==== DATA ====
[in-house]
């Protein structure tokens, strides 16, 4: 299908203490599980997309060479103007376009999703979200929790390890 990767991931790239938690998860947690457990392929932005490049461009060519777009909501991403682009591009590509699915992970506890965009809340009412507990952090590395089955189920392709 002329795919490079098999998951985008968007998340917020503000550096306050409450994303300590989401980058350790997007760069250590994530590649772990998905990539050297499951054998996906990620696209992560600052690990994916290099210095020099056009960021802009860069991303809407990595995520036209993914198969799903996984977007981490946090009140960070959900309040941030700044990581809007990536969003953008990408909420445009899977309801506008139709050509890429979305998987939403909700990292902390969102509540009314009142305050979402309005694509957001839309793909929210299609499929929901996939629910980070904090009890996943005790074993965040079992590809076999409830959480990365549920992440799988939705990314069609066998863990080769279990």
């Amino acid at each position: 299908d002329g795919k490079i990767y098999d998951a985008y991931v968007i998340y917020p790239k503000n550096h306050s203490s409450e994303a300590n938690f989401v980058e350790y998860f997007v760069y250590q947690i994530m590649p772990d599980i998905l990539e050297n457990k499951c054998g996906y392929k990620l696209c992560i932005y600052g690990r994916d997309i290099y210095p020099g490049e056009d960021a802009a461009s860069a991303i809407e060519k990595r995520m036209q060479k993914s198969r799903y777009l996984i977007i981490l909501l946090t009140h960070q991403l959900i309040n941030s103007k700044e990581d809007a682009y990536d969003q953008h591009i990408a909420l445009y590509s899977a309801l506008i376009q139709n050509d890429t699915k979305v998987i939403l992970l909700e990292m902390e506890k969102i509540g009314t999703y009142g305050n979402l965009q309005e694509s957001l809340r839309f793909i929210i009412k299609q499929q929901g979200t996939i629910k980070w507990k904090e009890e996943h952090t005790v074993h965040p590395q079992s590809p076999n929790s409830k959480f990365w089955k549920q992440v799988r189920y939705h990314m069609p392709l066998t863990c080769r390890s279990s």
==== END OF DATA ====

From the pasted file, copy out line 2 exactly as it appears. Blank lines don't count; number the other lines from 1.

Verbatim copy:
């Protein structure tokens, strides 16, 4: 299908203490599980997309060479103007376009999703979200929790390890 990767991931790239938690998860947690457990392929932005490049461009060519777009909501991403682009591009590509699915992970506890965009809340009412507990952090590395089955189920392709 002329795919490079098999998951985008968007998340917020503000550096306050409450994303300590989401980058350790997007760069250590994530590649772990998905990539050297499951054998996906990620696209992560600052690990994916290099210095020099056009960021802009860069991303809407990595995520036209993914198969799903996984977007981490946090009140960070959900309040941030700044990581809007990536969003953008990408909420445009899977309801506008139709050509890429979305998987939403909700990292902390969102509540009314009142305050979402309005694509957001839309793909929210299609499929929901996939629910980070904090009890996943005790074993965040079992590809076999409830959480990365549920992440799988939705990314069609066998863990080769279990």